To say that Sen. Jon Tester does not support the Trans Pacific Partnership and other trade agreements like the United States-Mexico-Canada Agreement.
“What I’ve always said is that TPP needs to be fair,” Tester said. “I’ve never said we don’t want to be part of it. (Trade) is critically important. Canada is our biggest trading partner, and the Pacific Rim, including Japan, is very important.”
Tester, back from the Capitol for Easter recess, took some time out from planting his fields to talk to reporters across the state during his latest rural call. Topics ranged from trade and hemp to taxes and infrastructure.
Tester said he has not yet seen the details on USMCA, and that is critical.
“It should be taken up in June, and my guess is it should pass,” Tester said. “But I also need to tell you that we don’t have a lot of meat on the bones of USMCA. I don’t have a lot of information yet. I intend to support it, but I want to see it.”
Tester said pulling out of TPP in the first place was a “huge” mistake.
“That empowered China, who is our biggest competitor,” Tester said. “And Japan is now pulling grain from Australia.”
Now the administration has to try to “put the toothpaste back into the tube,” Tester said.
“It’s going to be very difficult.”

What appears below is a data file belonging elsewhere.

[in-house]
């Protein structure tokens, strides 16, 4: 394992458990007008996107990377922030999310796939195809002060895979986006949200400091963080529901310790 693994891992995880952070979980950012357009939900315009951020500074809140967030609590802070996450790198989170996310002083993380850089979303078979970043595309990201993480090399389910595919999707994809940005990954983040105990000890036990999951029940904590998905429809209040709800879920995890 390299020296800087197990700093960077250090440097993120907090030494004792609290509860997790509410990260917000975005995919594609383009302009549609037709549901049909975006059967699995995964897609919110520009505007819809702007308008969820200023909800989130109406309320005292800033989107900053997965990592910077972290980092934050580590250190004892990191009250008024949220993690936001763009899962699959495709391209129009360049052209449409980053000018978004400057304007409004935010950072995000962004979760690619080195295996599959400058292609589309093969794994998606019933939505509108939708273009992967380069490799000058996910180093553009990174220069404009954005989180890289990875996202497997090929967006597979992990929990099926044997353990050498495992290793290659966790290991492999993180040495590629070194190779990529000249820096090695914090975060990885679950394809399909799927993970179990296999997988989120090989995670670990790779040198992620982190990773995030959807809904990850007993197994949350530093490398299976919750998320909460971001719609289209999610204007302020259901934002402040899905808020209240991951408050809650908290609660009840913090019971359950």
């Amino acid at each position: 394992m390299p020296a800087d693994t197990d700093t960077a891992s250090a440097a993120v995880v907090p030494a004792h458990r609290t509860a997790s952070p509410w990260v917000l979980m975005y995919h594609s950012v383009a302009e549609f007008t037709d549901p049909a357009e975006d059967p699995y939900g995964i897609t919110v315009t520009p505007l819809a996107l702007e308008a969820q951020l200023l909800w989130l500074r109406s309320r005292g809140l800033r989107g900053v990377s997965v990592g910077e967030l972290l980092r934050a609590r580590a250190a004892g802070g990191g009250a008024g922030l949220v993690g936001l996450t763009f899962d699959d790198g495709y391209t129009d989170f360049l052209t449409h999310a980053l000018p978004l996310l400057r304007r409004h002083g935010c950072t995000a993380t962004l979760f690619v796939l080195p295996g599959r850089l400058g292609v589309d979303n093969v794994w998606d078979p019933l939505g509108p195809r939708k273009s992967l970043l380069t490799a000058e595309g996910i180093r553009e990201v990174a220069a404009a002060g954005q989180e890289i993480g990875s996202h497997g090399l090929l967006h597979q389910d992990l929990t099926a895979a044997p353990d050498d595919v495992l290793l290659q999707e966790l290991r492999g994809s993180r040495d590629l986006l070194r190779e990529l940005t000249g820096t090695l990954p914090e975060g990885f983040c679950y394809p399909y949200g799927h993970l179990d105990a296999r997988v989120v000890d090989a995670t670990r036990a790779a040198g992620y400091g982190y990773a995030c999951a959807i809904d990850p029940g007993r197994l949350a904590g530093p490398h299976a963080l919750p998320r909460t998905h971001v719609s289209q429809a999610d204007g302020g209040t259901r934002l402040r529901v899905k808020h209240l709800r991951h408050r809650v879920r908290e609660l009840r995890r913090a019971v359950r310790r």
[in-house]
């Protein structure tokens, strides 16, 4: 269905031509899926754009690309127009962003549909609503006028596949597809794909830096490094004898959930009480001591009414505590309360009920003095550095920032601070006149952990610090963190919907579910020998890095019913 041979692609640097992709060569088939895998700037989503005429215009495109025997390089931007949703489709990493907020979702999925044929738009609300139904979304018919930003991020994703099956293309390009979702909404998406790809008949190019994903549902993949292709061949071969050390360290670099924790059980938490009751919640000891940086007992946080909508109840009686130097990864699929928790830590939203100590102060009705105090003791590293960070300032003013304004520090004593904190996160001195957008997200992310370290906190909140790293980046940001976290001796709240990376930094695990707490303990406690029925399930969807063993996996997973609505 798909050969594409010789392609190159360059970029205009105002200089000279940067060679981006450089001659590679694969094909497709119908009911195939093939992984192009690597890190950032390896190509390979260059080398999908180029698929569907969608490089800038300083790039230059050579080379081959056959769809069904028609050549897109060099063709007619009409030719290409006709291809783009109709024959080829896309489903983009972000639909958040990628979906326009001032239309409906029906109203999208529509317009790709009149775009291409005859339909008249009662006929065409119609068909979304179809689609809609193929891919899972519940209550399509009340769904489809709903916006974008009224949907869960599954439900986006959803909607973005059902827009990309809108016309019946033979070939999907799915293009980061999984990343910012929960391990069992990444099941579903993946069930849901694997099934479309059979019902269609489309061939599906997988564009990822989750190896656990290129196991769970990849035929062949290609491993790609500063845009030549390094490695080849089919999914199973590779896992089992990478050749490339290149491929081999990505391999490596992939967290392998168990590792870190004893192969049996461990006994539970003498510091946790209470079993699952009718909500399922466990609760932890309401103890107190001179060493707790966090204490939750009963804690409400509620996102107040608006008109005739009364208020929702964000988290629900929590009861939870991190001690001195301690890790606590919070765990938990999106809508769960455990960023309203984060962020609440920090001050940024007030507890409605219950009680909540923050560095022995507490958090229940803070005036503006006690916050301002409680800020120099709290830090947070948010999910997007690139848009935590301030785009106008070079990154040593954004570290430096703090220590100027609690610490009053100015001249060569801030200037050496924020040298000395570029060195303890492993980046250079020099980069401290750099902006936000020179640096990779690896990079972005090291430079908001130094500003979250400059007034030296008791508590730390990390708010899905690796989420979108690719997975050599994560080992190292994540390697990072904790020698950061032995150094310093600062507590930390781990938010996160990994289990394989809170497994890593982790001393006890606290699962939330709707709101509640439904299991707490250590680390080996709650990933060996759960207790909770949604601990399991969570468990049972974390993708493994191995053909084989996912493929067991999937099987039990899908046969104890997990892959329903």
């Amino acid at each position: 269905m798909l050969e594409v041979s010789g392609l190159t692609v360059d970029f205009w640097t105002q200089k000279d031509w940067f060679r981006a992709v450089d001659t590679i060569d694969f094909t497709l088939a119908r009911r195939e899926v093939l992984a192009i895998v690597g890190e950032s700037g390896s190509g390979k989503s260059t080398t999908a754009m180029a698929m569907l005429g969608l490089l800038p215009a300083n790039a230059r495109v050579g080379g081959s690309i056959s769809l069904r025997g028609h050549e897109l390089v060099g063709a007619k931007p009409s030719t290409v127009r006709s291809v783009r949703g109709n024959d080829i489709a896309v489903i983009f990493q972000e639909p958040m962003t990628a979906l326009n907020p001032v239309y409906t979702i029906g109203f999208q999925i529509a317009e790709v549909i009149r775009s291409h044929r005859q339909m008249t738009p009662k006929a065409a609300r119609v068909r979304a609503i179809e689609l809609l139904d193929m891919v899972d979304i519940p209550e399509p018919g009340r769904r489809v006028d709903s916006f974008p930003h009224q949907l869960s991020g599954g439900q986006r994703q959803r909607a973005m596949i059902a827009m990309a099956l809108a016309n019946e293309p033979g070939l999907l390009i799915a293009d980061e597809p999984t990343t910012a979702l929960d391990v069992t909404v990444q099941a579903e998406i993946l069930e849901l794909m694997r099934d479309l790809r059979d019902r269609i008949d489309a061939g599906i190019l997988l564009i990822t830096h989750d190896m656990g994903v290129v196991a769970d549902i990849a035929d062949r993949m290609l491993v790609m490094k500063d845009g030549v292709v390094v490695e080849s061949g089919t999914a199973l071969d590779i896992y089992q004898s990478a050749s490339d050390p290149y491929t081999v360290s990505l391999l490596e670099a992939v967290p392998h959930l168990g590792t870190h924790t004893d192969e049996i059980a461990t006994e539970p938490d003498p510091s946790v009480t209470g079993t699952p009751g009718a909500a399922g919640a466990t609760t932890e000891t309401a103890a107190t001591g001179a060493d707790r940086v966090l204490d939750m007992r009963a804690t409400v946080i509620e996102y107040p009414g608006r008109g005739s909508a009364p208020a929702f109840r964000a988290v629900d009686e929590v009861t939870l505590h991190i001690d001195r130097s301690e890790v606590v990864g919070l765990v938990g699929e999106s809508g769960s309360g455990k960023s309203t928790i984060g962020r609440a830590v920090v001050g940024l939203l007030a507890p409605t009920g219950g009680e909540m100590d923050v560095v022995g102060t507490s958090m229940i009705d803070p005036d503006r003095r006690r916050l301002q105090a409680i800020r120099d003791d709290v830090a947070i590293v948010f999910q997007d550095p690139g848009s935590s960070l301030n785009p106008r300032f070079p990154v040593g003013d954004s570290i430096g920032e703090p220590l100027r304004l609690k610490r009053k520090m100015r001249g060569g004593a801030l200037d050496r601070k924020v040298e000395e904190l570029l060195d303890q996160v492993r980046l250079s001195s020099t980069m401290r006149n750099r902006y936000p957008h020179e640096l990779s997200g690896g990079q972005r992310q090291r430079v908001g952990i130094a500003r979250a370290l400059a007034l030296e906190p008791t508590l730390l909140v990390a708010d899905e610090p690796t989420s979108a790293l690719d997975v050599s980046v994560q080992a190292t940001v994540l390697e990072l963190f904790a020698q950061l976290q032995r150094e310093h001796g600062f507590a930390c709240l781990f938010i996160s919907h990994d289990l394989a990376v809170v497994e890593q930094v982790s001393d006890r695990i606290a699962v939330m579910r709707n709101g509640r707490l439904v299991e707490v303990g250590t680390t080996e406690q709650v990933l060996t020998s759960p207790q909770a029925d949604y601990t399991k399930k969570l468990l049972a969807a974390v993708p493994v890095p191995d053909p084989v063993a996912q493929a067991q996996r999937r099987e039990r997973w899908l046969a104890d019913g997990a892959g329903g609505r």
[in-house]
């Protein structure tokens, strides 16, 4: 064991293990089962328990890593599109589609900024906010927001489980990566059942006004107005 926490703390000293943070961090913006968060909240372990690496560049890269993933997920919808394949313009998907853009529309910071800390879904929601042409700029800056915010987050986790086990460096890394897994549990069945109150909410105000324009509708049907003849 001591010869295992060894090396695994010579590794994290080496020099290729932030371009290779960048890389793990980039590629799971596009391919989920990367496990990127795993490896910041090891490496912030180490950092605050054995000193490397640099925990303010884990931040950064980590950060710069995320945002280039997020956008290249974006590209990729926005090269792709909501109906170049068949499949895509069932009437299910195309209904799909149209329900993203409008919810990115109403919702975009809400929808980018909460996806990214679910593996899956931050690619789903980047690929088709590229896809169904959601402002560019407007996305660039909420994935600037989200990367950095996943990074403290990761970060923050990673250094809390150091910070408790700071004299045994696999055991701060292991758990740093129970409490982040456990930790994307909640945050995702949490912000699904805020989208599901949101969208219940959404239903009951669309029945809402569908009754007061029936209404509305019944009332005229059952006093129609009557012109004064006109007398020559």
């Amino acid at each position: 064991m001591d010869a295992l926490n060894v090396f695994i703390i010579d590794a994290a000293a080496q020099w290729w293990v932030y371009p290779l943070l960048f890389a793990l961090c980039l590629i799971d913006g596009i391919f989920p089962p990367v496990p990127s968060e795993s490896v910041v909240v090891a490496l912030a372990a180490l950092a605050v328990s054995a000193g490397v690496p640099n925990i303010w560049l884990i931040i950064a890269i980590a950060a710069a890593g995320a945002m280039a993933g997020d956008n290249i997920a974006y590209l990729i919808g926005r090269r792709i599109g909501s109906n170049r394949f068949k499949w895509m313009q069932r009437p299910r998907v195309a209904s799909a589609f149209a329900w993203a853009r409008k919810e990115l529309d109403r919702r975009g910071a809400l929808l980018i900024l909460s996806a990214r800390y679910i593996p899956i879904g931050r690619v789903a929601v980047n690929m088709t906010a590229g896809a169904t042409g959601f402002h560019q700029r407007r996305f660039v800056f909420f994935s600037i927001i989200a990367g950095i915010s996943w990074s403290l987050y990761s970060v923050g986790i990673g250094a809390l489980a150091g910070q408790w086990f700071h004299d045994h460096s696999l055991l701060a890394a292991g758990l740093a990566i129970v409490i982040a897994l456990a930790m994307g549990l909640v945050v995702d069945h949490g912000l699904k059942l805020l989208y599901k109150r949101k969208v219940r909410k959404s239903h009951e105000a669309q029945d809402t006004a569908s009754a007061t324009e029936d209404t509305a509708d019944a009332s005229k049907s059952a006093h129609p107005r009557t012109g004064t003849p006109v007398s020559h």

In the meantime, the uncertainty in the market and the political situation are putting downward momentum on grain prices. That deepens the pain from drought and other pressures on farmers.
“If you took away the farm subsidies from farmers right now, you’d see an incredible amount of poverty,” Tester said. “We absolutely have to have (trade). We are a state that ships out an incredible amount of our product domestically. We are dead in the water without trade.”
Tester sees hemp, meanwhile, as a potential bright spot for Montana farmers, but down the road. It’s not real yet.
“But there’s a lot of upside,” he said. “It can be built for both seeds and fiber.”
Tester said he’ll be surveying the situation in Montana, to see where there is potential for expansion. He’ll also be meeting with international investors interested in building processing plants for hemp in the United States.
“It’s not certain where that processing might locate,” Tester said.
While Montana is an option, so are Kentucky, New Mexico and other states.
In the meantime, hemp can still serve as another crop in the rotation, even if the market is small.
“It’s not going to be close to the quantity of wheat or other grains, or even pulses, but you could put a hundred acres in and rotate it through your land and do some good things for soil and make some money on it,” Tester said. “That is the bottom line.”